The Bangko Sentral ng Pilipinas (BSP) will relax and further streamline its rules on foreign currency denominated transactions for banks’ effective risk controls, but are limiting the foreign currency deposit unit (FCDU) functions for certain banks such as digital and smaller banks.
FCDUs are local units of banks that are permitted to engage in foreign currency transactions, including foreign currency deposits.
In a draft circular, the BSP said the big banks or the universal and commercial banks, as well as Islamic banks, will continue to be allowed to operate both the expanded FCDU (EFCDU) and FCDU operations.
However, the new digital bank category, which has a minimum capital requirement of P1 billion, will only be allowed to operate FCDU functions and not EFCDUs. It will be treated the same as thrift banks as far as FCDU rules are concerned.
The draft circular amending FCDU regulations is currently being circulated among banks. It also sets a feedback deadline of August 31.
Thrift banks and rural/cooperative banks are both allowed FCDU operations only, based on the BSP proposal. Previous rules permitted thrift banks and rural banks to operate EFCDUs in certain types of licenses but the draft circular has removed this privilege from the smaller banks.
It said that big banks and Islamic banks “may be authorized to operate an EFCDU while a thrift bank, digital bank, and rural bank/coop bank may be authorized to operate an FCDU (provided) that they meet the prudential criteria.”
The proposed circular said that thrift banks, digital banks, and rural/cooperative banks which are granted a certificate of authority to operate an FCDU are authorized to engage in the following transactions in any acceptable foreign currency: accept deposits and trust accounts; deposit, regardless of maturity, with foreign banks abroad, offshore banking units (OBUs) and other FCDUs/EFCDUs; invest in readily marketable foreign currency denominated debt instruments; and grant short-term foreign currency loans as may be allowed by BSP regulations.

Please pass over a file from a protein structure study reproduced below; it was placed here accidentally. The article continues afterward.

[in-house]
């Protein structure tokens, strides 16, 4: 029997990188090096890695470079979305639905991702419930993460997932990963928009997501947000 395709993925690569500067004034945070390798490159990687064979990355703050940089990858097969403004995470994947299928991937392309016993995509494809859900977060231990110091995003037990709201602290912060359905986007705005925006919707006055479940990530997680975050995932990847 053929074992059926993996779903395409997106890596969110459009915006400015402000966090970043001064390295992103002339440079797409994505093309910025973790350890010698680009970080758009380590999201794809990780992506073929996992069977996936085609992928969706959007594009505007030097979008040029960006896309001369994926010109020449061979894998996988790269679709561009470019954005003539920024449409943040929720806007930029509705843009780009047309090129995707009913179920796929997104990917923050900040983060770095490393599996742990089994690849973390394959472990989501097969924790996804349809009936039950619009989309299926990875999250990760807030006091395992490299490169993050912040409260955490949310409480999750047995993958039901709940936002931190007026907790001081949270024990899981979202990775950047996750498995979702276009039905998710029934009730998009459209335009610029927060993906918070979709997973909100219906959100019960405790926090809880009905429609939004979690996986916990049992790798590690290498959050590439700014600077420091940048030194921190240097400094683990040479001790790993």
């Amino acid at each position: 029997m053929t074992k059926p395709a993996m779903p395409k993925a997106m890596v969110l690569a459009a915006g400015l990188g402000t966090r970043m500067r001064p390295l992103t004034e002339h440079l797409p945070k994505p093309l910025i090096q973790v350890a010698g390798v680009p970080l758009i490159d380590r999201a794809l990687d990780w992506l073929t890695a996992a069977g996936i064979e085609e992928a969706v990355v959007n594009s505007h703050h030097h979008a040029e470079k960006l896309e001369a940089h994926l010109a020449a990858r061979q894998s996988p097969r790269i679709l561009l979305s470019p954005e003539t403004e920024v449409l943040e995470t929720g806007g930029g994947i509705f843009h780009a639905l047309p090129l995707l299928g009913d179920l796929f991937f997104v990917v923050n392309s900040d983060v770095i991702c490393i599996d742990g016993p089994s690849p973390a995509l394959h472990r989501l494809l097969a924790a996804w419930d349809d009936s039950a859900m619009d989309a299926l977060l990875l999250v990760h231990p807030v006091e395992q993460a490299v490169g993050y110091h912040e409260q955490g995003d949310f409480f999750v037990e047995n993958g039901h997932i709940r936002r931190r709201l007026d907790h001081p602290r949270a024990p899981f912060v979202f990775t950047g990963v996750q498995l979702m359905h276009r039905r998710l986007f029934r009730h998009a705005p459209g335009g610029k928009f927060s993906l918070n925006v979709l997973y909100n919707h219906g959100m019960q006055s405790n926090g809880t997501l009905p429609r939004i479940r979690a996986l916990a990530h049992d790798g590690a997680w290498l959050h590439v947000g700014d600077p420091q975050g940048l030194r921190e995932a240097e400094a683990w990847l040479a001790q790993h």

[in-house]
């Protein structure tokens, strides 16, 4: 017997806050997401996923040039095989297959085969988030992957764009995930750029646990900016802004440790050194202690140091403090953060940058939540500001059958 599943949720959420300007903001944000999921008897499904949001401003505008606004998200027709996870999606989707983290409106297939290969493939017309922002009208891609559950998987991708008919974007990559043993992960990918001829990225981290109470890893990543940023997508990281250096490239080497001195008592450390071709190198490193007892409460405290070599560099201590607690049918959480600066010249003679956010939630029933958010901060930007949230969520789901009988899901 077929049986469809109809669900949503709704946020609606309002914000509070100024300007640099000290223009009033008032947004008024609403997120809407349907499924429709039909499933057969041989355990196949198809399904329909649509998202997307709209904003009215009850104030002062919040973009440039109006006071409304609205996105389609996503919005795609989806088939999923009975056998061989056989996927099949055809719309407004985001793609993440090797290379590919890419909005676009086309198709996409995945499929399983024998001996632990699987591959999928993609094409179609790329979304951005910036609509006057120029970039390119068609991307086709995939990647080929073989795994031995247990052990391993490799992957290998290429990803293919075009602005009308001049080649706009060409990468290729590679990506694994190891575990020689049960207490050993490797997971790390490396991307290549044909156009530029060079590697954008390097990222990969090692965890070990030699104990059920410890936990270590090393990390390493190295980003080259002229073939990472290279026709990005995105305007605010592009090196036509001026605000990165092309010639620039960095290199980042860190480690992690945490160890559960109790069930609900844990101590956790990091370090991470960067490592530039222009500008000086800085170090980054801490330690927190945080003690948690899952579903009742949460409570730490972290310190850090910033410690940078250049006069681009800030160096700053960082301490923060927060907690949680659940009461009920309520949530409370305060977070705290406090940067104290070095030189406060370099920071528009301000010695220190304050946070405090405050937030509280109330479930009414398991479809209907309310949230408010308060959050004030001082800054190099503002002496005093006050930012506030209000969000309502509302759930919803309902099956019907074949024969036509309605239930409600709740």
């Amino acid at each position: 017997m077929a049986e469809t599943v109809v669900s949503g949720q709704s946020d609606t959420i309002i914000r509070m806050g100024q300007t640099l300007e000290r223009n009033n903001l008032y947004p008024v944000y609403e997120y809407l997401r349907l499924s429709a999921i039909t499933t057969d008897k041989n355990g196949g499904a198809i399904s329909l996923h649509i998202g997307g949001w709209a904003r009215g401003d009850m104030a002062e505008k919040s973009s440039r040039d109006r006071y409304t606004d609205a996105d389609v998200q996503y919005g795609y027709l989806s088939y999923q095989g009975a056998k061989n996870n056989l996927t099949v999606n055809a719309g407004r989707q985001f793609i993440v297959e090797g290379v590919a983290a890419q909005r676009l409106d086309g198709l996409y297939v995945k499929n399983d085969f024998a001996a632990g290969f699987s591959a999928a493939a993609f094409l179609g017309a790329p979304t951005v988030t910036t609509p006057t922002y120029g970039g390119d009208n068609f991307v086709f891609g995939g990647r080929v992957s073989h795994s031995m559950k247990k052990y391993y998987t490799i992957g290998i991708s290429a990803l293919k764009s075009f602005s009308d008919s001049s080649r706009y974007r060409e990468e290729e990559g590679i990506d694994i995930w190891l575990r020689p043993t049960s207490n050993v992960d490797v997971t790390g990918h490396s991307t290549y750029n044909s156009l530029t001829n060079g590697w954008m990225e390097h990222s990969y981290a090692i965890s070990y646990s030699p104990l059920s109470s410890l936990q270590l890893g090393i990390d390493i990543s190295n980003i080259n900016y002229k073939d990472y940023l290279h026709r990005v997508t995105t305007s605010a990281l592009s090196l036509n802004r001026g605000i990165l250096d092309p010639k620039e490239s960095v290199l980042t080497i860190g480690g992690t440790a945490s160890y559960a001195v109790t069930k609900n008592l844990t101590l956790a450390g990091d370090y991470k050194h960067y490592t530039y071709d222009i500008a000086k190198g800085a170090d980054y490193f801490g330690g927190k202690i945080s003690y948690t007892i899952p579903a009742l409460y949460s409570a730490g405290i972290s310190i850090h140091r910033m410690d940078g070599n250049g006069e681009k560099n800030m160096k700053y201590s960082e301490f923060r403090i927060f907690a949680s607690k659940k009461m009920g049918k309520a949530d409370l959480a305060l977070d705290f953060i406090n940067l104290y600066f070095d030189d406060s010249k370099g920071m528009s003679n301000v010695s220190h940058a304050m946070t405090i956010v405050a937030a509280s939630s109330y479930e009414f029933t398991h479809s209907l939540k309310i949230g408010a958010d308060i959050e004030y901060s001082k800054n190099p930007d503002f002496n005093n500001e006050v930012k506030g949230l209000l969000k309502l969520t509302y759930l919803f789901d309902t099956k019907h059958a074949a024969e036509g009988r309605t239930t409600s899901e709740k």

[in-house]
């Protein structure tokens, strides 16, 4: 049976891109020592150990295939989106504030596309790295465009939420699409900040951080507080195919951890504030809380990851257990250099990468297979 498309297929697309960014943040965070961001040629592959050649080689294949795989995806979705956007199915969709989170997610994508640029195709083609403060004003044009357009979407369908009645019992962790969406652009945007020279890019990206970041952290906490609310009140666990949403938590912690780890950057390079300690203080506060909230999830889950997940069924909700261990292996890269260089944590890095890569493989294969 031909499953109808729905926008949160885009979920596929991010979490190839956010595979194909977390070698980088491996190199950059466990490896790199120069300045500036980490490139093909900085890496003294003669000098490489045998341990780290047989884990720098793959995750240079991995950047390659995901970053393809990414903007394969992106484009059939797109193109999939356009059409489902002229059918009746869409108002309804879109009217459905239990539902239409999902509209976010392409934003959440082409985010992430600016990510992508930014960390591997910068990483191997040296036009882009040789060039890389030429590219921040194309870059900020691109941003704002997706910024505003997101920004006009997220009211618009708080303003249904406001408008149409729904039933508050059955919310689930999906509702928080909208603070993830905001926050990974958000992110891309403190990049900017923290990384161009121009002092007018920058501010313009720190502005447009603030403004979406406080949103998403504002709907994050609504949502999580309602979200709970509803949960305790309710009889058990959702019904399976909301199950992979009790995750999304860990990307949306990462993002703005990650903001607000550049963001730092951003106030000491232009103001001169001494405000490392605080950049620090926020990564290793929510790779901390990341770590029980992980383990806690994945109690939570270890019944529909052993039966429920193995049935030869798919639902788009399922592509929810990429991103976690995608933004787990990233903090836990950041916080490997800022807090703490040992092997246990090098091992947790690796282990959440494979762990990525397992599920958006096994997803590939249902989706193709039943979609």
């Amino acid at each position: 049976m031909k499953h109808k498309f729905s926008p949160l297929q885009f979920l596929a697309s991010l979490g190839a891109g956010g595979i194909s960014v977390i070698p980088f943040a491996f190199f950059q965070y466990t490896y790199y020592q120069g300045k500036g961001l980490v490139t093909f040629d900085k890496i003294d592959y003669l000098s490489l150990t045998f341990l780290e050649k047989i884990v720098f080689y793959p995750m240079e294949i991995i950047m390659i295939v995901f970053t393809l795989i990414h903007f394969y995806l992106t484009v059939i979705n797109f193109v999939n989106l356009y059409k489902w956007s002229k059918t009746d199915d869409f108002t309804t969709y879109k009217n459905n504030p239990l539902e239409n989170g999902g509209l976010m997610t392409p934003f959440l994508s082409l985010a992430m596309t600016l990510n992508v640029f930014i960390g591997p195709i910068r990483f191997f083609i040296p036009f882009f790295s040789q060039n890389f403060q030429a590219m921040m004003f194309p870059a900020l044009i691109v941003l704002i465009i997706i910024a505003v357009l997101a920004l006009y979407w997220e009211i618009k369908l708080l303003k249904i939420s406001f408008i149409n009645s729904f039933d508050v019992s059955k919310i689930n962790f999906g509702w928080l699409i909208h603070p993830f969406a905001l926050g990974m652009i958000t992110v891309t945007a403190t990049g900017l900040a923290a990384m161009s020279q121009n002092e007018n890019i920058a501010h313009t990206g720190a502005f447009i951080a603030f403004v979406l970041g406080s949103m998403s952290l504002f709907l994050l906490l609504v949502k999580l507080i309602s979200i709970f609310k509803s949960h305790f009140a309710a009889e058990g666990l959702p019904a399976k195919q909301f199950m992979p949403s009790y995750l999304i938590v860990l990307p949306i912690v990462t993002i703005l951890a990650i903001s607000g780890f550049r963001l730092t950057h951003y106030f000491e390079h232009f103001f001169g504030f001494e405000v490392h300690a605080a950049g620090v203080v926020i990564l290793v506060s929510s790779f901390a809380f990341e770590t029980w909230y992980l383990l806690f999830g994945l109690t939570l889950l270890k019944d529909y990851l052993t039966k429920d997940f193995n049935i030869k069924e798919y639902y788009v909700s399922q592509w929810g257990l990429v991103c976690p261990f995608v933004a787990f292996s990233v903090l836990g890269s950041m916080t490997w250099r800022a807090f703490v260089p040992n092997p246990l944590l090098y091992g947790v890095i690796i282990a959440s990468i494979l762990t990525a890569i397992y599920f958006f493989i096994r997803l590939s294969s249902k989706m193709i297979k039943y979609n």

These banks will also be allowed to do the following: borrow, subject to existing rules on foreign/foreign currency borrowings from EFCDUs, foreign banks abroad and OBUs, regardless of maturity, and from other FCDUs on short-term maturity; engage in foreign currency-foreign currency derivatives, as allowed under existing regulations swaps with the BSP, OBUs and other FCDUs/EFCDUs; to engage in securities lending activities as lender as per Securities and Exchange Commission rules; to engage in repurchase agreements involving foreign currency denominated government securities; purchase foreign currency denominated government securities under resale agreements; and to issue Hybrid Tier 1 capital instruments.
A new provision in the existing FCDU rules is BSP’s proposal for big banks and Islamic bank’s foreign currency funds to be lent to their regular banking unit (RBU), with no interest, but the loan will be for a period of one year or less, in the case of FCDU. “EFCDU, however, will be allowed to lend to RBU in tenors that are more than one year (and the) balance of loan shall be settled by way of actual transfer of foreign currency assets from the RBU books to the FCDU/EFCDU books,” said the BSP.
Big banks and Islamic banks, which are permitted to operate under the EFCDU system, are allowed to engage in more transactions in addition to normal FCDU functions such as investing in foreign currency-denominated debt instruments; to grant foreign currency loans as may be allowed by the BSP; and to borrow from other FCDUs/EFCDUs and from non-residents and OBUs, subject to existing rules on foreign borrowings.
Banks with both EFCDU and FCDU authority are also allowed to engage in foreign currency-foreign currency swap, and in foreign exchange trading. The can also – with prior BSP approval — engage in financial futures and options trading.
The draft circular also clarified other EFCDU functions such as engaging in direct purchase of export bills of resident exporters, as well as in securities lending activities as lender, and to repurchase agreements involving foreign currency denominated government securities.
There are currently 76 banks with FCDUs, of which 20 are universal and commercial banks. There are nine thrift banks and nine rural/cooperative banks with FCDUs, while there are 38 foreign banks with FCDUs.
About 43 big banks and only one thrift bank have EFCDU licenses, while three universal and commercial banks, 20 thrift banks and nine rural/cooperative banks have FCDUs.
FCDUs’ combined financial assets which are predominantly in US dollars, amount to almost $30 billion.